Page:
Alex Brandon, who worked for the New Orleans Times-Picayune post-Katrina, testified yesterday in a federal trial for five current or former NOLA cops accused in the death of a man in Algiers in the days after the hurricane's mayhem.
Brandon was embedded with the police department's SWAT team when he came upon an incident with two men on the ground in handcuffs jawing at police. One of the cops on trial told him not to take a picture, and Brandon obeyed. "It was, for lack of a better term, an order."
Putting aside the wisdom of following the order, what troubles me is this graf from the Times-Picayune story on the trial:
As a Times-Picayune photographer for 10 years, Brandon was well known (sic) for his extensive network of police contacts. He was also close to many police officers, a fact he testified to on Wednesday, saying he considered many of the SWAT officers to be "good friends."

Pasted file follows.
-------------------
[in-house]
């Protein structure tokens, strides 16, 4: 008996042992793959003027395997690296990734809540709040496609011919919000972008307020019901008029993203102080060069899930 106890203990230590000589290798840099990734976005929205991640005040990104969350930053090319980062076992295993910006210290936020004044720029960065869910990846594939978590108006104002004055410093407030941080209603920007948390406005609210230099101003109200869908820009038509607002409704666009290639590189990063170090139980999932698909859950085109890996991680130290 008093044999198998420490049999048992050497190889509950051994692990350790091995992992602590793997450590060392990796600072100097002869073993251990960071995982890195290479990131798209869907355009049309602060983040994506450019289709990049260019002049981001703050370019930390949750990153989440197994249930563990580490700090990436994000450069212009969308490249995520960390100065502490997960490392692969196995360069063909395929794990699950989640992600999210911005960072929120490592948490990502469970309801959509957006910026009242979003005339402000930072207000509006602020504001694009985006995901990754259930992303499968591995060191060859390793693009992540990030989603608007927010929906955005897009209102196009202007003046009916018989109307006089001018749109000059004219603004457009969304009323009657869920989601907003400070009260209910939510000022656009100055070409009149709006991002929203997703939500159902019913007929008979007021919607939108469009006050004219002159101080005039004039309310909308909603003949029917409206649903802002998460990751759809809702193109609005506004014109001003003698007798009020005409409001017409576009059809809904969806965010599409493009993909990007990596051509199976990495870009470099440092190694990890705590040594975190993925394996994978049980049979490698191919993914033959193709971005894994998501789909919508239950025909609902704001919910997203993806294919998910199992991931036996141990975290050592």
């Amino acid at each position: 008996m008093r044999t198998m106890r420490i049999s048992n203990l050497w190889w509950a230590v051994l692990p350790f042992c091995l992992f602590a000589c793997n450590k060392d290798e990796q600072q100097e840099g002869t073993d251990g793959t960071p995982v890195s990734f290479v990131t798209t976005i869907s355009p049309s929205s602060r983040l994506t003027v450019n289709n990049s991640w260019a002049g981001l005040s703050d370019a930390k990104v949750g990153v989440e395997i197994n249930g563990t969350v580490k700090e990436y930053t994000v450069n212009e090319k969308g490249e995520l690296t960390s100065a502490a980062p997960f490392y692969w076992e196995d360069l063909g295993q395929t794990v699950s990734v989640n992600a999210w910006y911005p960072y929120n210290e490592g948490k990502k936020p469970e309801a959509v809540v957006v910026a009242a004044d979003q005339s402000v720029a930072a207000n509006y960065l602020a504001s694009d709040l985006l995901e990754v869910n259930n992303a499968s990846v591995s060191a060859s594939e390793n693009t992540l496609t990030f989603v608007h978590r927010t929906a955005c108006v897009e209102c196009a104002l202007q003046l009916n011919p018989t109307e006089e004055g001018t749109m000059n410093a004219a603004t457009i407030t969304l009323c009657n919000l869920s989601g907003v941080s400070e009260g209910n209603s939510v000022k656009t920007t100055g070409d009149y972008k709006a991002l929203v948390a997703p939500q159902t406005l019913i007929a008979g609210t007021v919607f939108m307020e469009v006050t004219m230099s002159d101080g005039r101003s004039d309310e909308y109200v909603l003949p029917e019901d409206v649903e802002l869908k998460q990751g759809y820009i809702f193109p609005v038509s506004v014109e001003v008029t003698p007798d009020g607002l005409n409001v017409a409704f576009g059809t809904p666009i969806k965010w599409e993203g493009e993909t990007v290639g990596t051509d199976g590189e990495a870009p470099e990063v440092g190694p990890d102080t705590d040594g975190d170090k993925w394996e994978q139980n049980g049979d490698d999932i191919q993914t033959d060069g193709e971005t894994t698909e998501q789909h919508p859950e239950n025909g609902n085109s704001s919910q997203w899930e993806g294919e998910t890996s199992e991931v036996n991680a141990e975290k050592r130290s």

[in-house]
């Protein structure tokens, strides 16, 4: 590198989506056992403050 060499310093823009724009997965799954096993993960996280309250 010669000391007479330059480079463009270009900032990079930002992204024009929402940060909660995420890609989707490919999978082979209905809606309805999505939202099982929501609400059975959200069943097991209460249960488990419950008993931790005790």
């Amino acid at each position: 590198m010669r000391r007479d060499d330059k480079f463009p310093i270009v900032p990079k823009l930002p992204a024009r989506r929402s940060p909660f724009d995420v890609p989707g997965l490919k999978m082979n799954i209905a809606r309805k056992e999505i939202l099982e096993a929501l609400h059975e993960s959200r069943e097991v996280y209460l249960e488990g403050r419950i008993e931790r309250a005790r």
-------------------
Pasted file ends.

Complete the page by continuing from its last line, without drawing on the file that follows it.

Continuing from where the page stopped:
Brandon now works for the AP in Washington, so the big stink he would have set off in the T-P newsroom from that statement was averted. Or could Brandon have returned to his office odor-free? Maybe Brandon's editors knew he was cozy with the cops, and exploited that so he could get up close and personal during Katrina's desperate hours. Perhaps the thought is in situations like this that expediency trumps integrity every time. Nonetheless, it does take some of the sheen of the T-P's yeoman coverage five years ago.
There's nothing wrong with being cordial, civil, even avuncular with the subjects you cover. Go ahead and like them. Hell, even admire their accomplishments. But whatever you do, don't become their friends. Then you're done as a journalist, as in stick-a-fork-in-you-because-you're-done done. You just don't do it. Or it really is end of story. The A.P. might want to remind Brandon of that going forward.